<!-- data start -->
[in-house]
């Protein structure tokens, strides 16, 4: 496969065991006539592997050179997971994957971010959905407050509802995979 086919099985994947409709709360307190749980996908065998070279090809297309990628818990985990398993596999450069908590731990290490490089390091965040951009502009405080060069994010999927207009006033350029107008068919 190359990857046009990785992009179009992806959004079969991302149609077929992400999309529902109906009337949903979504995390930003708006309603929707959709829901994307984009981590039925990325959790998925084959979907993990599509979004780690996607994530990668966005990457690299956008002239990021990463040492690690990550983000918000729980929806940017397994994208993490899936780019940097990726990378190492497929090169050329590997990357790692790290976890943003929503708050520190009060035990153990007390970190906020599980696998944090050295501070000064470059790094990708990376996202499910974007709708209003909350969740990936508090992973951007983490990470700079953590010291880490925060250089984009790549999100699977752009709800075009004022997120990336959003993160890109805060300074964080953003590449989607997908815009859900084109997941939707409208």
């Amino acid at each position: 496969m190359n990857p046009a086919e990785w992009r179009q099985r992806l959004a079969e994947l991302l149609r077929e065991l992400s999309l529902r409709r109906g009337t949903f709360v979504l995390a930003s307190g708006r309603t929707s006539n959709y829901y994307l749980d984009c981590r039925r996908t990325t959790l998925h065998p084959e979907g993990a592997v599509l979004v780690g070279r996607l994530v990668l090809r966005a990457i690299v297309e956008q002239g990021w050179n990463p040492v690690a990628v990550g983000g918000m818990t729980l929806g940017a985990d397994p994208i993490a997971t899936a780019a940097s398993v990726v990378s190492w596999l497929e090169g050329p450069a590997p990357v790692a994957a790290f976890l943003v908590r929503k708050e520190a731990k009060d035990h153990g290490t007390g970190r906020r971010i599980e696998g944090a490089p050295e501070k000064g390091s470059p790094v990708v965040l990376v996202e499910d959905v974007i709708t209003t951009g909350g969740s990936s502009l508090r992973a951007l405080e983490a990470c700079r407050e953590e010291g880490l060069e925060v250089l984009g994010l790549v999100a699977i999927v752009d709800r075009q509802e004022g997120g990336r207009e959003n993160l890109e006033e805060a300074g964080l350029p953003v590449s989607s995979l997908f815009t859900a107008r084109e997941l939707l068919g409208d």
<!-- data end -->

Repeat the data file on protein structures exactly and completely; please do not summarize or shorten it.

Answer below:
[in-house]
């Protein structure tokens, strides 16, 4: 496969065991006539592997050179997971994957971010959905407050509802995979 086919099985994947409709709360307190749980996908065998070279090809297309990628818990985990398993596999450069908590731990290490490089390091965040951009502009405080060069994010999927207009006033350029107008068919 190359990857046009990785992009179009992806959004079969991302149609077929992400999309529902109906009337949903979504995390930003708006309603929707959709829901994307984009981590039925990325959790998925084959979907993990599509979004780690996607994530990668966005990457690299956008002239990021990463040492690690990550983000918000729980929806940017397994994208993490899936780019940097990726990378190492497929090169050329590997990357790692790290976890943003929503708050520190009060035990153990007390970190906020599980696998944090050295501070000064470059790094990708990376996202499910974007709708209003909350969740990936508090992973951007983490990470700079953590010291880490925060250089984009790549999100699977752009709800075009004022997120990336959003993160890109805060300074964080953003590449989607997908815009859900084109997941939707409208």
């Amino acid at each position: 496969m190359n990857p046009a086919e990785w992009r179009q099985r992806l959004a079969e994947l991302l149609r077929e065991l992400s999309l529902r409709r109906g009337t949903f709360v979504l995390a930003s307190g708006r309603t929707s006539n959709y829901y994307l749980d984009c981590r039925r996908t990325t959790l998925h065998p084959e979907g993990a592997v599509l979004v780690g070279r996607l994530v990668l090809r966005a990457i690299v297309e956008q002239g990021w050179n990463p040492v690690a990628v990550g983000g918000m818990t729980l929806g940017a985990d397994p994208i993490a997971t899936a780019a940097s398993v990726v990378s190492w596999l497929e090169g050329p450069a590997p990357v790692a994957a790290f976890l943003v908590r929503k708050e520190a731990k009060d035990h153990g290490t007390g970190r906020r971010i599980e696998g944090a490089p050295e501070k000064g390091s470059p790094v990708v965040l990376v996202e499910d959905v974007i709708t209003t951009g909350g969740s990936s502009l508090r992973a951007l405080e983490a990470c700079r407050e953590e010291g880490l060069e925060v250089l984009g994010l790549v999100a699977i999927v752009d709800r075009q509802e004022g997120g990336r207009e959003n993160l890109e006033e805060a300074g964080l350029p953003v590449s989607s995979l997908f815009t859900a107008r084109e997941l939707l068919g409208d």